IAPB submitted a statement on behalf of the global eye care sector to the 2020 United Nations Economic and Social Council High Level Segment (HLS). Held on an annual basis, the HLS represents the culmination of ECOSOC’s annual cycle of work and convenes a diverse group of high-level representatives from Government, the private sector, civil society and academia. This year, the meeting will be held virtually
The HLS will be held from 14 to 17 July 2020 under the theme “Accelerated action and transformative pathways: realizing the decade of action and delivery for sustainable development”.
The improvement of vision for everyone will have significant and immediate benefits to global prosperity. Vision makes an important contribution to the 2030 Agenda for Sustainable Development and the Sustainable Development Goals (SGDs); in particular Goal 1 (End poverty in all its forms), Goal 3 (Ensure healthy lives and promote well-being) Goal 4 (Ensure inclusive and equitable quality education), Goal 5 (Achieve gender equality), Goal 8 (Productivity and decent work for all), Goal 10 (reduced inequalities) and Goal 17 (Partnerships for goals).
Accelerating action on vision is a simple and highly cost-effective means of unlocking human potential; enabling children to gain an education, working age adults to get and keep a job; and improving equality for women and girls, who are more likely to suﬀer poor vision and less likely to get treatment. It has been shown that a year of wearing glasses is equivalent to up to an additional half a year of schooling and providing glasses can improve work productivity by 22%. Vision is also critical to reducing road traffic deaths and injuries, with studies suggesting impaired vision causing up to 60% of road traffic accidents.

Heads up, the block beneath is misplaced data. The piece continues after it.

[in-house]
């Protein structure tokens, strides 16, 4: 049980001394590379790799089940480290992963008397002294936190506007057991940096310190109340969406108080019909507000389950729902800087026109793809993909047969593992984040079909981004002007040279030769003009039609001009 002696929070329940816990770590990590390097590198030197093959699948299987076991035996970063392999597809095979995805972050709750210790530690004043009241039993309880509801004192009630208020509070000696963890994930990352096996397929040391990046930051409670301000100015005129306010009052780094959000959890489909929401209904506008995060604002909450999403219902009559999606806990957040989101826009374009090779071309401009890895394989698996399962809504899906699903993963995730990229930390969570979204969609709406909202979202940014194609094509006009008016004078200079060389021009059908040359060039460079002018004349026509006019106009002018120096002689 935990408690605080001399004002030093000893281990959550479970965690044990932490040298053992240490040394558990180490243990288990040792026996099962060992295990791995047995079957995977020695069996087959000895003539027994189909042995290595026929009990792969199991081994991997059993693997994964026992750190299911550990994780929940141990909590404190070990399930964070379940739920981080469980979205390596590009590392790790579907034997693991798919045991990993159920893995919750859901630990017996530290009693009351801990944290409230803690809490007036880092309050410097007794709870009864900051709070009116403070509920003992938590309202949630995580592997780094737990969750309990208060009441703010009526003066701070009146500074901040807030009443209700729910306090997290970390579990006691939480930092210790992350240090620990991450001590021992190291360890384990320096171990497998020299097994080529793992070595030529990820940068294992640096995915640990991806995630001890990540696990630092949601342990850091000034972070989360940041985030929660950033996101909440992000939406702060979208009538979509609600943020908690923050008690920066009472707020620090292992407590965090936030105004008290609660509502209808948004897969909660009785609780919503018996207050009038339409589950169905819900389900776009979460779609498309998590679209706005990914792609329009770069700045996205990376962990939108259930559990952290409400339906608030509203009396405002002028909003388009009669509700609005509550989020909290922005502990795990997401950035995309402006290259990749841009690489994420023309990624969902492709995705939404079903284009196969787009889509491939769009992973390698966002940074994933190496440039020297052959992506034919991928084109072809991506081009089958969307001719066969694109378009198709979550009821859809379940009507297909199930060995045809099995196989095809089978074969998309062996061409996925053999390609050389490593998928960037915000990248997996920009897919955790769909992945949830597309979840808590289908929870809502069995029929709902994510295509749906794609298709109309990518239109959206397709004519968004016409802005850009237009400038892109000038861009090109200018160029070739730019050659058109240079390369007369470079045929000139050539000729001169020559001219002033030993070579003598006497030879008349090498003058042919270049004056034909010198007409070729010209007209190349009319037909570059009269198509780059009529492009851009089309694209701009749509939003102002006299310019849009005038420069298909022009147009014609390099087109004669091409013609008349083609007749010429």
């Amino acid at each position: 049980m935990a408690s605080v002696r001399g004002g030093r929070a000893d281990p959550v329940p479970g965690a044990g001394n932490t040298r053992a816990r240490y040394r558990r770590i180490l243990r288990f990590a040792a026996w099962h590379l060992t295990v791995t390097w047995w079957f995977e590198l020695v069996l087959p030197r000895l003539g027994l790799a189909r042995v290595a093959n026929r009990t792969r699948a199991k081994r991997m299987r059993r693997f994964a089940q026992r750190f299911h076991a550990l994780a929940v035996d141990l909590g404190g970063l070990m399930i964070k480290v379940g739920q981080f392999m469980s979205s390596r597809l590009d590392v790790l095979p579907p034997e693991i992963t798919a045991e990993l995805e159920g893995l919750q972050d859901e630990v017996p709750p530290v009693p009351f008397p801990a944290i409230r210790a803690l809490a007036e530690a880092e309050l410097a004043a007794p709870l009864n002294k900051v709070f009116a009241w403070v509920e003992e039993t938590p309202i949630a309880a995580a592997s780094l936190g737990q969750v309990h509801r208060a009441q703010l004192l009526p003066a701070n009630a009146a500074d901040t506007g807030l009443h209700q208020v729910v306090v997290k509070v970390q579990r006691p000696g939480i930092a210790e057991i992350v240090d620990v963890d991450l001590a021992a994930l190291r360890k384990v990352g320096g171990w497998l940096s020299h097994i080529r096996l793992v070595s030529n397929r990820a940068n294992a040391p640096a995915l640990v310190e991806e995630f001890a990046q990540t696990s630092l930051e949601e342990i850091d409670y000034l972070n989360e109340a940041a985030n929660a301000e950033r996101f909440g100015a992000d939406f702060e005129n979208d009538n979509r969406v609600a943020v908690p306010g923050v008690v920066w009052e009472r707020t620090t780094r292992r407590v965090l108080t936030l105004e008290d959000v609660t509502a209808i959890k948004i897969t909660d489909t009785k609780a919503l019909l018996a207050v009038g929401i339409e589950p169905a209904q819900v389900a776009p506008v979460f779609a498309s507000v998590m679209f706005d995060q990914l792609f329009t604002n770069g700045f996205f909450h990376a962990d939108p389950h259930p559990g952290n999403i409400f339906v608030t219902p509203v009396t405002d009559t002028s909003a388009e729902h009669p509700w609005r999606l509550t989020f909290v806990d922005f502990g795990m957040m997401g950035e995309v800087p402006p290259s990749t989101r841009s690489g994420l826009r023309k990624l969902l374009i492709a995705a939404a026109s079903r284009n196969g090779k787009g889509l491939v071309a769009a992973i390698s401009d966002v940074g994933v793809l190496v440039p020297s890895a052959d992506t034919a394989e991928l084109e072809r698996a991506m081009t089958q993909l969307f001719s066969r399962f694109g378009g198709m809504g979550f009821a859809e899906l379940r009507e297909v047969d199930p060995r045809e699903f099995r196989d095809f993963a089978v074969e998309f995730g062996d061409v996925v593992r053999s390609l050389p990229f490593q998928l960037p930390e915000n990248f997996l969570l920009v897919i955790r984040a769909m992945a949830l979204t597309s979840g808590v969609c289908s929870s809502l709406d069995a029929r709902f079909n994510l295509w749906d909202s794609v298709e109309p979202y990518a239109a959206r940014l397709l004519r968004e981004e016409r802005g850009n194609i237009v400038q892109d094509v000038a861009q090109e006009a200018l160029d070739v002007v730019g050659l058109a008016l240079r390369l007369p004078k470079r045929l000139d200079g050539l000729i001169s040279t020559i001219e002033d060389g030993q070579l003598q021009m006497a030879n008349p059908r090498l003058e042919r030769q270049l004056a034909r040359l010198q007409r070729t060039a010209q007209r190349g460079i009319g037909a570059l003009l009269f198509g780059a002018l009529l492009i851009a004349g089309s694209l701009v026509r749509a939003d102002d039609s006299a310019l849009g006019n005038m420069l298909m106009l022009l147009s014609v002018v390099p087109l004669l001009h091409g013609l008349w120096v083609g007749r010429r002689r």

Today, over 2.2 billion people have a vision impairment and of these, at least 1 billion have a vision impairment that could have been prevented or is yet to be addressed because they do not have access to the eye care services they need. This poses a considerable financial and societal burden; costing the global economy over US$3.6 trillion every year in health and social care costs, and potentially much more in decreased productivity, quality of life, and independence among those affected. This burden and loss of potential is not borne equally, and those left behind tend to be the poorest and most socially marginalised members of society.
Without concerted action, by 2050 three times as many people will be blind as now, and half the world will be living with short sightedness.
On behalf of the global eye care sector, we call upon member states and the international community, including United Nations agencies and the private sector, to support the improvement of vision for everyone and to ensure that addressing vision loss is incorporated in the decade of action and delivery on the SDGs, including progressively achieving universal health coverage.